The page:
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Ahlvers v. Terminal R.r. Ass'n


AUGUST 20, 1975.




APPEAL from the Circuit Court of Madison County; the Hon. A.A. MATOESIAN, Judge, presiding.


This appeal is from a judgment entered on a jury verdict in the Circuit Court of Madison County in favor of third-party plaintiff, Terminal Railroad Association of St. Louis, against third-party defendant, R.H. Bogle Company.

The plaintiff, Richard Ahlvers, an employee of the railroad was injured in the course of his employment. He commenced an action against his employer under the Federal Employers Liability Act (45 U.S.C. § 51 et seq. (1970)), alleging that he was injured as a result of being sprayed by chemicals by the railroad's employees during weed spraying in the railroad's yards. The complaint alleged various charges of negligence including failure to furnish plaintiff a reasonable safe place in which to work.

The railroad answered, denying these allegations of negligence, and filed a third-party complaint against R.H. Bogle Company alleging a contract whereby the later undertook for a consideration to perform the weed spraying in the railroad's yards and the injury of its employee because of the negligence of the third-party defendant. The third-party complaint alleged, in two counts, an express contract of indemnity and a duty of common-law indemnity, based on the theory of active-passive wrongdoing, should judgment be recovered against the railroad in the principal action.

Prior to trial the plaintiff and railroad settled the Federal Employers Liability claim and the matter proceeded to trial on the count of the third-party complaint based on the express contract of indemnity, the count on implied indemnity having been dismissed on motion of the railroad. The railroad by leave of court amended the remaining count by removing all allegations of negligence on Bogle's part. The effect of this was to charge that the plaintiff, Ahlvers, was injured by the conduct, acts or omissions of Bogle without characterizing its conduct as negligent.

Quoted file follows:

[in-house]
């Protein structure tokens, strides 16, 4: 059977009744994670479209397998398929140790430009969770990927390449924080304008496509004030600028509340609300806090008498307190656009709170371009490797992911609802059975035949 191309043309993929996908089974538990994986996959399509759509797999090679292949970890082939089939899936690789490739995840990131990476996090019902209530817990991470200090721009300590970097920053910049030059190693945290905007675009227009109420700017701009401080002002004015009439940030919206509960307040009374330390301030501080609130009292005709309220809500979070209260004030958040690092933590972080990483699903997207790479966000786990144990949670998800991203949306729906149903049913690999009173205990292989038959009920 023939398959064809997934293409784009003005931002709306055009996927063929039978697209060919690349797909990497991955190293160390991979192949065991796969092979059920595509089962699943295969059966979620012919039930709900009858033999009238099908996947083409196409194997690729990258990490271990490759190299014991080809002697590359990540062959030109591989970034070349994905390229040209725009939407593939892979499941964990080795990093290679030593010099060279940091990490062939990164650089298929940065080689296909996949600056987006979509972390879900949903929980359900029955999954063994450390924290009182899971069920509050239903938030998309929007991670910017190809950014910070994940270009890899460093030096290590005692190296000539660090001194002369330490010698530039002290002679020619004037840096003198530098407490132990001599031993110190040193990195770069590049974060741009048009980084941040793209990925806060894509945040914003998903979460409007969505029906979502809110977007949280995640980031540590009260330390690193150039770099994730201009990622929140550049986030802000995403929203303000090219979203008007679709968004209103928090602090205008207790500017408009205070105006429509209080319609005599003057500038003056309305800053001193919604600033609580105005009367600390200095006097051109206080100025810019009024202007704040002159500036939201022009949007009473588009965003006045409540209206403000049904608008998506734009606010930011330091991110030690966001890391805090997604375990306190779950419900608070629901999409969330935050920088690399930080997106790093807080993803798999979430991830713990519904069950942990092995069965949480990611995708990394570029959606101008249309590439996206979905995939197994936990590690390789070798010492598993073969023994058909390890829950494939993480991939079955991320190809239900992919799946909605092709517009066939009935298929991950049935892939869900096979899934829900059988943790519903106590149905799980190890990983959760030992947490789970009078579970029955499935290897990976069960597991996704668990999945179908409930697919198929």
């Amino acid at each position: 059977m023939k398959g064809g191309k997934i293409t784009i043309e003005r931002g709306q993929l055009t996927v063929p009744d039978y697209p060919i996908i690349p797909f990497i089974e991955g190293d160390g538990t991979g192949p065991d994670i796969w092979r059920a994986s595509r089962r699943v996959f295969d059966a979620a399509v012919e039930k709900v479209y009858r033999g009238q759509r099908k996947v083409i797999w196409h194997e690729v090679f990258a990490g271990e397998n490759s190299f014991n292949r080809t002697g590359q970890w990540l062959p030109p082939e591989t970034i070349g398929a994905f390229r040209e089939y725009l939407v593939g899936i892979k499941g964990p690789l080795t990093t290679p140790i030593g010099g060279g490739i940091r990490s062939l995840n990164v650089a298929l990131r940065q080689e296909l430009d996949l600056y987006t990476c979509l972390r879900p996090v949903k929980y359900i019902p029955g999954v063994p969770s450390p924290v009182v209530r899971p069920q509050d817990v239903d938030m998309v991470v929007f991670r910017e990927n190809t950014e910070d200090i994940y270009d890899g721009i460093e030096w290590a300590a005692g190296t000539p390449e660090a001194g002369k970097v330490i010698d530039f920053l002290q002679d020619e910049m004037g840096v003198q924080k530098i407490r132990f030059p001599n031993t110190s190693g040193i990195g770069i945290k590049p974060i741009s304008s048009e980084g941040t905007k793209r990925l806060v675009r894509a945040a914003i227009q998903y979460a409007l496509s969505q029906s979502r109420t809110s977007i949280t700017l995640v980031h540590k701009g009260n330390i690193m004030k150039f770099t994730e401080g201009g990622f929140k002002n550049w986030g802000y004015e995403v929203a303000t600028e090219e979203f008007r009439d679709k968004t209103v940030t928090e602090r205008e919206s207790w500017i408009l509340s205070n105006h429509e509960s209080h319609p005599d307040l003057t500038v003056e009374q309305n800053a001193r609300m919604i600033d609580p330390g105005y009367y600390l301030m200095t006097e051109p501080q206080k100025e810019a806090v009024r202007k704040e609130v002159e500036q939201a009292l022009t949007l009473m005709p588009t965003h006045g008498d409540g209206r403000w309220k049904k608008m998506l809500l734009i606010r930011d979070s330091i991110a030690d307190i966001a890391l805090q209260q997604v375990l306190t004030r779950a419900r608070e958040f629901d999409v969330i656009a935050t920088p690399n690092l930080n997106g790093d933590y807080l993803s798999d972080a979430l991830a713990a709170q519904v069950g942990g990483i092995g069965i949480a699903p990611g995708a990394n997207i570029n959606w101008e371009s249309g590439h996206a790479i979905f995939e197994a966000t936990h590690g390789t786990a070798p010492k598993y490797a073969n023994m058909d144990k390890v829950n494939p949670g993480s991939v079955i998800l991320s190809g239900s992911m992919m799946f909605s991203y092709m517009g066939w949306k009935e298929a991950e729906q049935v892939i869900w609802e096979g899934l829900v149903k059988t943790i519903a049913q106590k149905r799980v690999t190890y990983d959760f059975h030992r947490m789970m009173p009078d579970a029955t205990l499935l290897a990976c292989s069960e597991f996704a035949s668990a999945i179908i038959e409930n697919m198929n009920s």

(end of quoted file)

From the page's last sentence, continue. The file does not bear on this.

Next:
The R.H. Bogle Company, third-party defendant-appellant, raises two questions for review: whether its motions for directed verdict or, alternatively, judgment n.o.v. should have been allowed; and whether certain trial errors entitle it to a new trial.

Supreme Court Rule 342 (Ill. Rev. Stat. 1973, ch. 110A, par. 342), requires the appellant to furnish the reviewing court either excerpts or an abstract sufficient to enable the court to decide the issues presented for review. The issues presented for review here require an understanding of the testimony and evidence adduced at trial; however, the excerpts contain only the several pleadings filed in the trial court. The report of proceedings omits the testimony of the plaintiff Ahlvers, and the record on appeal is deficient in several other respects.

In Shaw v. Kronst, 9 Ill. App.3d 807, 293 N.E.2d 153 (1973), this court stated:

"In order for the court of appeal to understand the questions which are presented it is essential that the court be able to determine these questions conveniently. It is true that the record on appeal is available to the court but it must be obvious that with a multiple judge panel each one is not and cannot be simultaneously possessed of the record. While at one time it is possible that counsel could have misunderstood the necessity of putting these matters in the abstract, the present wording of the rule is too clear to admit of misunderstanding. * * *